Eton's headmaster on abolishing private schools, Gove's reforms and free schools

Web-only extracts from Jason Cowley's interview with Eton headmaster Tony Little.

In this week's issue, NS editor Jason Cowley interviews Eton headmaster Tony Little and, with an eye to the growing clique of Old Etonians around David Cameron, asks "how the old ruling class became the new ruling class". You'll have to pick up the magazine to read the full piece (go on, subscribe), but here are some extracts, which didn't make the print version, which I thought might be of interest to Staggers readers. 

On abolishing private schools (or at least their charitable status)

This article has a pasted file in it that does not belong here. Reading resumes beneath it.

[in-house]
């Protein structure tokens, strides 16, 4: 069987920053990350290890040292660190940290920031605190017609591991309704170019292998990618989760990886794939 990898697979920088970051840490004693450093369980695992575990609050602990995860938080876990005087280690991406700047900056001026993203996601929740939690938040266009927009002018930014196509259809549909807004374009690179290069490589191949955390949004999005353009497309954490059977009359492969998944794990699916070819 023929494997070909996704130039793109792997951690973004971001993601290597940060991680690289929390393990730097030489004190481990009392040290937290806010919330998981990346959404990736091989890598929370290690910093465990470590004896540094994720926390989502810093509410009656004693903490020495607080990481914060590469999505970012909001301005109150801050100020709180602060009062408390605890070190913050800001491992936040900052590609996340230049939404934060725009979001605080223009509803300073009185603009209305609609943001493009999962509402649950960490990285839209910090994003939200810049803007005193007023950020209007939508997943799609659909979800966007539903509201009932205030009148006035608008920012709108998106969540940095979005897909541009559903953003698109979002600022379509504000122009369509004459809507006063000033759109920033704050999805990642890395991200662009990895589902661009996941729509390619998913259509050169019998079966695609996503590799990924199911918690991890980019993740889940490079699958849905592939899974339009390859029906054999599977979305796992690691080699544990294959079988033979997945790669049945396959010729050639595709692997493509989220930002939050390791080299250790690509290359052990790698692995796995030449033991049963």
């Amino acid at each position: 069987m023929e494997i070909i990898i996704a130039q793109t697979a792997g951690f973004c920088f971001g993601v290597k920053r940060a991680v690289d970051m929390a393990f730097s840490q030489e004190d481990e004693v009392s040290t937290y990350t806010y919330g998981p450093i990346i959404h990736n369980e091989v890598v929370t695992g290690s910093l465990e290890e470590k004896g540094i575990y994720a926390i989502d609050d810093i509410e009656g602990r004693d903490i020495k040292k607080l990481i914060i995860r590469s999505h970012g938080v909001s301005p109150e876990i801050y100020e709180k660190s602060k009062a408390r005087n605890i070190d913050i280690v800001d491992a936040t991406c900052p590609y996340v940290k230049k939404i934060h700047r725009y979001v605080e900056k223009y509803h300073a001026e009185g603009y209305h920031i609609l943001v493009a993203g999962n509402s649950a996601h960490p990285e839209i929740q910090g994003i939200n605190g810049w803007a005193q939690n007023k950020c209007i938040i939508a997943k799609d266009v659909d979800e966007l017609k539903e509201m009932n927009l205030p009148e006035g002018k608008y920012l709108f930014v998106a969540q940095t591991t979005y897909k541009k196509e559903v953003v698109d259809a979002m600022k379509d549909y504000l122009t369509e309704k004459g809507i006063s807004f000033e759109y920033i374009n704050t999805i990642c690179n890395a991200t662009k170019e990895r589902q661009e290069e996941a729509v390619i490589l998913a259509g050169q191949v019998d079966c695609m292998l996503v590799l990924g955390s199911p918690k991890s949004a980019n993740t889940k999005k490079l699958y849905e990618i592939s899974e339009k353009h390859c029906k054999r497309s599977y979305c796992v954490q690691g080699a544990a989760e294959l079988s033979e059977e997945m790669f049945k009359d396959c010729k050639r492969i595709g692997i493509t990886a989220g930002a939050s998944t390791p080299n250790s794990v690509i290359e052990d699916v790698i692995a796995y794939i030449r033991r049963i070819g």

I’m sure there are people who would wish to do exactly that [abolish private schools' charitable status]. I have no doubt. Outright abolition would be incredibly difficult, not least in terms of international law, freedom of choice is enshrined in the UN.

The charitable status issue is an interesting one. When this became lively a few years ago, and the charity commission started looking at it more closely, one of the interesting things was that schools like this, that haven’t sought to trumpet what they do...were suddenly being ‘outed’ about their charitable activity. However you want to cut it, this wasn’t something dreamt up in the past couple of years. We spend about £5m a year on bursaries. For over a quarter of a century we’ve run a summer school for state school students in preparation for university, about half of whom have ended up at Oxford and Cambridge. It’s not something we’ve thought to headline anywhere, it’s just something we’ve done. 

On whether public schools feel threatened by academies and free schools